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Promotion, Turnover, and Discretionary Human Capital Acquisition

Listed author(s):
  • Scoones, David
  • Bernhardt, Dan

This article explores human capital acquisition decisions when job placement helps determine competition for a worker. With asymmetric information, workers may invest in firm-specific capital without long-term contracts. Specific investment increases promotion chances (and hence wage competition), shifting competition back to a time when firms are symmetrically uninformed. If general human capital is the efficient (output-maximizing) investment, then an equivalent firm-specific investment maximizes expected career wages. This is a general result for sellers in second-price auctions: sellers (of labor) invest to maximize the expected second-highest bidder valuation (wage), not the winner's expected valuation. Copyright 1998 by University of Chicago Press.

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File URL: http://dx.doi.org/10.1086/209884
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Article provided by University of Chicago Press in its journal Journal of Labor Economics.

Volume (Year): 16 (1998)
Issue (Month): 1 (January)
Pages: 122-141

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Handle: RePEc:ucp:jlabec:v:16:y:1998:i:1:p:122-41
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  1. Dan Bernhardt, 1995. "Strategic Promotion and Compensation," Review of Economic Studies, Oxford University Press, vol. 62(2), pages 315-339.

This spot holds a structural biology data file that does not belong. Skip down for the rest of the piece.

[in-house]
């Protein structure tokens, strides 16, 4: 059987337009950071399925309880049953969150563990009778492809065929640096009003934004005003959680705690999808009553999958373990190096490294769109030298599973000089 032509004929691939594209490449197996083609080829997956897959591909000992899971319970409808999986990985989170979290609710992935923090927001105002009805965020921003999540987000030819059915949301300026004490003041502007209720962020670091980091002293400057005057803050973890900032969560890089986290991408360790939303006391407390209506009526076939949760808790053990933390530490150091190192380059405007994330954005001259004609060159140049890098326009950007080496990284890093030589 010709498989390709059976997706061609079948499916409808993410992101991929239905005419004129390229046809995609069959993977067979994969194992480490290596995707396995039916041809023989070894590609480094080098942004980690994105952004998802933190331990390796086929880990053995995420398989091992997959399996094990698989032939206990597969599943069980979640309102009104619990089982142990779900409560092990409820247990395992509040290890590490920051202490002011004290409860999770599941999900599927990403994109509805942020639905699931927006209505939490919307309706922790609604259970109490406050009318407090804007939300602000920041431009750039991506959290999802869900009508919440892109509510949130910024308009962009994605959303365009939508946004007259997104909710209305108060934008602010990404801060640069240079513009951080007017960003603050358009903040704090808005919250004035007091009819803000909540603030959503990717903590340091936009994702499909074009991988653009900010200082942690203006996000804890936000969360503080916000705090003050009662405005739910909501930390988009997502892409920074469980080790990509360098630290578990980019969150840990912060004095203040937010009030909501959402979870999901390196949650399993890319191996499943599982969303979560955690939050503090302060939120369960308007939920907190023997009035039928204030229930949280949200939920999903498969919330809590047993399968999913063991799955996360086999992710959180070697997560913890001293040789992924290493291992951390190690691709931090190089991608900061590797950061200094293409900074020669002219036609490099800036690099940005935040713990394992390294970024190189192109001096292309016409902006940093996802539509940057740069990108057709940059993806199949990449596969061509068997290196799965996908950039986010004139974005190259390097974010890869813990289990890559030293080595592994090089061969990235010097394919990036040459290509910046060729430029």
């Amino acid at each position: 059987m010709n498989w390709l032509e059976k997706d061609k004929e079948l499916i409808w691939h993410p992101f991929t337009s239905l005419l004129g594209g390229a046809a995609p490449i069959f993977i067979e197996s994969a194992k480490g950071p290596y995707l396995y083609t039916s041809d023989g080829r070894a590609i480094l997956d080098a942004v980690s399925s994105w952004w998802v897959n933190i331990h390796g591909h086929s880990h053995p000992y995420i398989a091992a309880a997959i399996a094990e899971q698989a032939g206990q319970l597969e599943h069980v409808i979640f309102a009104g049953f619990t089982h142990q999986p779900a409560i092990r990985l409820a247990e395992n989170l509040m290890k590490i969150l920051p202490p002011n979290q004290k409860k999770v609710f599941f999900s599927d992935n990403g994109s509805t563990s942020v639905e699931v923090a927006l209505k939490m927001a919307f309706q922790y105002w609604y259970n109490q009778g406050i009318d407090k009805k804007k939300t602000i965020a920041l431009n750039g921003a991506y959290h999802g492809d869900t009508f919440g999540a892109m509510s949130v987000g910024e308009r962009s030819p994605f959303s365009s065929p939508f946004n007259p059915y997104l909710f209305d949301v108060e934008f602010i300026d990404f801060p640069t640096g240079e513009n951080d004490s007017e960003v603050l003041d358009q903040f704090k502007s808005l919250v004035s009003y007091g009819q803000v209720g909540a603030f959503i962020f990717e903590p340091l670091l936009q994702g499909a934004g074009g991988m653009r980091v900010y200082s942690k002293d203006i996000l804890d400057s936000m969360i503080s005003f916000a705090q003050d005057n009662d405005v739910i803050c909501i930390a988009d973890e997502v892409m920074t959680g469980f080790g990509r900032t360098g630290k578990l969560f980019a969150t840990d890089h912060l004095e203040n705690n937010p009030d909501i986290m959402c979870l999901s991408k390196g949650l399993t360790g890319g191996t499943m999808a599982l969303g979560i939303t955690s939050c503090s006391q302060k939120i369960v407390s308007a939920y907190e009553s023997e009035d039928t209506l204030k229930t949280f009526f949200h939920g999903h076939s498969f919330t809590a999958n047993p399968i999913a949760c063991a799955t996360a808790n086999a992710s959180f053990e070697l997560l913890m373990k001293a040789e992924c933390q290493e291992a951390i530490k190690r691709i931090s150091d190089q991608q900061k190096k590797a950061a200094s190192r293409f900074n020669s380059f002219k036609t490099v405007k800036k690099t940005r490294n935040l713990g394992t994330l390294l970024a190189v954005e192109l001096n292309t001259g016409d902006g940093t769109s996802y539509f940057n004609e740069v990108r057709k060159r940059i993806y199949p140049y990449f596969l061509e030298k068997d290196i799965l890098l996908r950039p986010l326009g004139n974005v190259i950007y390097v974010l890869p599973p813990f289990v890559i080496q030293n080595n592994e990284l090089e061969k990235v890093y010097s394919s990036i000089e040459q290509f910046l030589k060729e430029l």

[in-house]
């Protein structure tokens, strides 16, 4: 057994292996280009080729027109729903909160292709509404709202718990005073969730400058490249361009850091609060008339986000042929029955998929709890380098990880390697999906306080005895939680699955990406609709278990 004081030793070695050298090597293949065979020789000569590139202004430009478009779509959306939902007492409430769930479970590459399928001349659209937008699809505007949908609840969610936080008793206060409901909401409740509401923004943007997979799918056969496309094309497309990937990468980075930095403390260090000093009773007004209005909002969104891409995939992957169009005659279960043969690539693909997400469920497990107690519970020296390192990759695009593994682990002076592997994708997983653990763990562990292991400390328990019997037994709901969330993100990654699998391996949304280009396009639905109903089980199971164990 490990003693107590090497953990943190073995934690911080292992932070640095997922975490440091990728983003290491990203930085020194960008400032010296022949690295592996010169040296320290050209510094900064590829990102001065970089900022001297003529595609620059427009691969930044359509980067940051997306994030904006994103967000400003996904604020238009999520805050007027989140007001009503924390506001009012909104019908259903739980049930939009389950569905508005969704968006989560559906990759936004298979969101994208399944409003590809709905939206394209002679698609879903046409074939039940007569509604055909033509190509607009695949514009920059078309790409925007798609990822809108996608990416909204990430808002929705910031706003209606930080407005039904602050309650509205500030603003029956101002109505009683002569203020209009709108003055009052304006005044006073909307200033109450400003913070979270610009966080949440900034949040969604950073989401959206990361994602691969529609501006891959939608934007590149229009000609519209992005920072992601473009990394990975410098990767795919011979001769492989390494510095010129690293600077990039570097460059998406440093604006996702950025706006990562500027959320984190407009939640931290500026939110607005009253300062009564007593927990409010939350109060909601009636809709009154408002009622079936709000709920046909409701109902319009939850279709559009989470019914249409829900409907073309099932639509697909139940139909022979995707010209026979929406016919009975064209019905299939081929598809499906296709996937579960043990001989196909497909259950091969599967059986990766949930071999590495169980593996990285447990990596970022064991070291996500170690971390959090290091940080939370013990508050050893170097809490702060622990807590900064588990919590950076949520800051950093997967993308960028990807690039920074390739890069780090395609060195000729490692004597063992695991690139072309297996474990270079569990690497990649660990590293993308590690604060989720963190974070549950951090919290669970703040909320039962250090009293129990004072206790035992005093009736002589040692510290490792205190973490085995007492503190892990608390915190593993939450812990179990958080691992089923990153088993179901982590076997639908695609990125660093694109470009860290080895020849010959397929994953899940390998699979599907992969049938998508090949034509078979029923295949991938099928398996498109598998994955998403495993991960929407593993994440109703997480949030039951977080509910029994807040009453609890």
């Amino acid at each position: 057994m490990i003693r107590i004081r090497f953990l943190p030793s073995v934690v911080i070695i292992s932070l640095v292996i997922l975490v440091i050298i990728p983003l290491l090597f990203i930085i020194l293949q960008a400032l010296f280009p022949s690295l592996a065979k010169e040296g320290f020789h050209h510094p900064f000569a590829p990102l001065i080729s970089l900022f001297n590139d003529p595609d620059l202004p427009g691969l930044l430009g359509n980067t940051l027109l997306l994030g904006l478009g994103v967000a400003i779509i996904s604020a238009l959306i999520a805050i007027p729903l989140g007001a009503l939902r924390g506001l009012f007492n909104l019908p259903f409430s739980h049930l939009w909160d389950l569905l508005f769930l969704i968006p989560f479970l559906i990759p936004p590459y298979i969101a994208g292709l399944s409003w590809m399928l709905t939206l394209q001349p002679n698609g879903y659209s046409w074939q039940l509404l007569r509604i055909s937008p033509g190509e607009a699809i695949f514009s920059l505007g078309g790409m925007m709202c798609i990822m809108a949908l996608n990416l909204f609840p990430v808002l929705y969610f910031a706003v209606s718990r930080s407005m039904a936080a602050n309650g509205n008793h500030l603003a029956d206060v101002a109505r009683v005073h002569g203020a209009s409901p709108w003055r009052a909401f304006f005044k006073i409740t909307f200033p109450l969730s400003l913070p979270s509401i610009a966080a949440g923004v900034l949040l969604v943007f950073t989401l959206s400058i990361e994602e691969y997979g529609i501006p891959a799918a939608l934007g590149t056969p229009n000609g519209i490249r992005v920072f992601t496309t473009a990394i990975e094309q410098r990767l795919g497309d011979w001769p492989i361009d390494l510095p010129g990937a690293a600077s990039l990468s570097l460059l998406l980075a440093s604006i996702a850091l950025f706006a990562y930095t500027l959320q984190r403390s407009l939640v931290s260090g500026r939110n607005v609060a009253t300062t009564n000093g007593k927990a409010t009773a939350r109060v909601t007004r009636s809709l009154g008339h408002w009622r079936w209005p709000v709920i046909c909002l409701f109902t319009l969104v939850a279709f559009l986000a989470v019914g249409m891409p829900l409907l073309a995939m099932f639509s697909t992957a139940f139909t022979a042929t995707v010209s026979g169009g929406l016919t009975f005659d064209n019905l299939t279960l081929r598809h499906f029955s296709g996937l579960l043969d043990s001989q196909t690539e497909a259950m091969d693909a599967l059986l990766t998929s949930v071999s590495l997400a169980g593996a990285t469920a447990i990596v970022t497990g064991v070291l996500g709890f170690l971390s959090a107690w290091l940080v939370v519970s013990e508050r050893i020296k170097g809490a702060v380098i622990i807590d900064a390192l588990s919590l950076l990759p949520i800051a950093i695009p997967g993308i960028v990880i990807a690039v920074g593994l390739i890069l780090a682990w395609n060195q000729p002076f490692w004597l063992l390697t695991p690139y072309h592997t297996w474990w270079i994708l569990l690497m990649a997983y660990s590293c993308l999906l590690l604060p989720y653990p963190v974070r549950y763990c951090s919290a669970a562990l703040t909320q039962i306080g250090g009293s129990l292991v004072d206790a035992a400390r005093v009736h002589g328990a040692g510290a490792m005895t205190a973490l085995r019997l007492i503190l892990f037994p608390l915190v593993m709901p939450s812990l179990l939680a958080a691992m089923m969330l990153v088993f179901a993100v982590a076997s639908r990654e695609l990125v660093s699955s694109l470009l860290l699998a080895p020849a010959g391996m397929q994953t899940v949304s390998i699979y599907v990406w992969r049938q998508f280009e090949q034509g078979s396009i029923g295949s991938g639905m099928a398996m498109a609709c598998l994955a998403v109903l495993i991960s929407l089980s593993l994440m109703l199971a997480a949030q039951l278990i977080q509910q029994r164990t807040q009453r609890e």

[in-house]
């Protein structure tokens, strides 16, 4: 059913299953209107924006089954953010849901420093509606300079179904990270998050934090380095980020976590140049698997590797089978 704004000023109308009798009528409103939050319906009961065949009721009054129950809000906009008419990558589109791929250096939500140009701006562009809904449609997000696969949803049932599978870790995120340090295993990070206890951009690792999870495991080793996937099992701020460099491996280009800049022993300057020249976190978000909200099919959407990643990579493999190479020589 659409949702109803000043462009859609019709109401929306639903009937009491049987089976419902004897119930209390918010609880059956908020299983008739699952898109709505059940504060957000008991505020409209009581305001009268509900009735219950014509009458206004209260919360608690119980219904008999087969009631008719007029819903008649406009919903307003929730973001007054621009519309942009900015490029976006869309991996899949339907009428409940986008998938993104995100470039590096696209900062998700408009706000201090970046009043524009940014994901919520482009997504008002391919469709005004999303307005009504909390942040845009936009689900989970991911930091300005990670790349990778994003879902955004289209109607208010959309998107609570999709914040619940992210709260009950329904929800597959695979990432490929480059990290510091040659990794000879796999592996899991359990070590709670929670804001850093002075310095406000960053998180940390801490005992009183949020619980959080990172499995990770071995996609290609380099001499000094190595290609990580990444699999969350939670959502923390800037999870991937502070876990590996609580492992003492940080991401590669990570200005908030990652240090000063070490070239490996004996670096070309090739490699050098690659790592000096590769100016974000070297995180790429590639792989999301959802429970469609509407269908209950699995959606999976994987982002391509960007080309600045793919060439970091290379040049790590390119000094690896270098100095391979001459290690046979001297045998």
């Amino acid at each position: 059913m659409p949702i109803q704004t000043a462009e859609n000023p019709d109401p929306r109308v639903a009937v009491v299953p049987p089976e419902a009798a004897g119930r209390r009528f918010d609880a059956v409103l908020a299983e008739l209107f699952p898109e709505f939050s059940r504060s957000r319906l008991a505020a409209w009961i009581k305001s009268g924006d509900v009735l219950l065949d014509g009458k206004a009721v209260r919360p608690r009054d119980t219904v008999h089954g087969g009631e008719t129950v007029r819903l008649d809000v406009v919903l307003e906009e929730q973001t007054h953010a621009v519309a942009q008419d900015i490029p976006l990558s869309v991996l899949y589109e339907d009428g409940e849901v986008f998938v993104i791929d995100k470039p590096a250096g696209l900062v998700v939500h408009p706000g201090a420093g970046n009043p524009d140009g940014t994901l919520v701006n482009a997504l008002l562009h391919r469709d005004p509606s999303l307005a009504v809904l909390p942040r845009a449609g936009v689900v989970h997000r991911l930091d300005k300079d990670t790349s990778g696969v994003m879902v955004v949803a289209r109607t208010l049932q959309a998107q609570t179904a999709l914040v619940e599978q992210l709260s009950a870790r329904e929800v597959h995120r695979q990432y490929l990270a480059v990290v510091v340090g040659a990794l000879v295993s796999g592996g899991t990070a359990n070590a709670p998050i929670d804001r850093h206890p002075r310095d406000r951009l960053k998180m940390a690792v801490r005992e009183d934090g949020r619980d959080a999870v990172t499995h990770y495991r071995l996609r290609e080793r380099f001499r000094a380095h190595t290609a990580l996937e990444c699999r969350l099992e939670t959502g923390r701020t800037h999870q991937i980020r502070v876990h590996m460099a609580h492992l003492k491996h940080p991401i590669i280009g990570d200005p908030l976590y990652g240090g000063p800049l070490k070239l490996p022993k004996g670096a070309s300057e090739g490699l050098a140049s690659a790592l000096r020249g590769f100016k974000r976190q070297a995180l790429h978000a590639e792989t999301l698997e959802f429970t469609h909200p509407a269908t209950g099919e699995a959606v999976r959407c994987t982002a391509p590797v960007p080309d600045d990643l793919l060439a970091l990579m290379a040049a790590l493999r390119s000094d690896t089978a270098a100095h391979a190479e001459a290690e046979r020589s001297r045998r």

2. Gary S. Becker, 1962. "Investment in Human Capital: A Theoretical Analysis," Journal of Political Economy, University of Chicago Press, vol. 70, pages 1-9.
  3. Levine, David I, 1993. "Worth Waiting For? Delayed Compensation, Training, and Turnover in the United States and Japan," Journal of Labor Economics, University of Chicago Press, vol. 11(4), pages 724-752, October.
  4. Bernhardt, Dan & Timmis, Gerald C, 1990. "Multiperiod Wage Contracts and Productivity Profiles," Journal of Labor Economics, University of Chicago Press, vol. 8(4), pages 529-563, October.
  5. Paul Milgrom & Sharon Oster, 1987. "Job Discrimination, Market Forces, and the Invisibility Hypothesis," The Quarterly Journal of Economics, Oxford University Press, vol. 102(3), pages 453-476.
  6. Michael Waldman, 1984. "Job Assignments, Signalling, and Efficiency," RAND Journal of Economics, The RAND Corporation, vol. 15(2), pages 255-267, Summer.
  7. Brown, James N, 1989. "Why Do Wages Increase with Tenure? On-the-Job Training and Life-Cycle Wage Growth Observed within Firms," American Economic Review, American Economic Association, vol. 79(5), pages 971-991, December.
  8. Barth, Erling, 1997. "Firm-Specific Seniority and Wages," Journal of Labor Economics, University of Chicago Press, vol. 15(3), pages 495-506, July.
  9. Scoones, David, 2000. "Matching and competition for human capital," Labour Economics, Elsevier, vol. 7(2), pages 135-152, March.
  10. Robert H. Topel & Michael P. Ward, 1992. "Job Mobility and the Careers of Young Men," The Quarterly Journal of Economics, Oxford University Press, vol. 107(2), pages 439-479.
  11. Chun Chang & Wang, Yijiang, 1995. "A framework for understanding differences in labor turnover and human capital investment," Journal of Economic Behavior & Organization, Elsevier, vol. 28(1), pages 91-105, September.
  12. Canice Prendergast, 1993. "The Role of Promotion in Inducing Specific Human Capital Acquisition," The Quarterly Journal of Economics, Oxford University Press, vol. 108(2), pages 523-534.
  13. Topel, Robert H, 1991. "Specific Capital, Mobility, and Wages: Wages Rise with Job Seniority," Journal of Political Economy, University of Chicago Press, vol. 99(1), pages 145-176, February.
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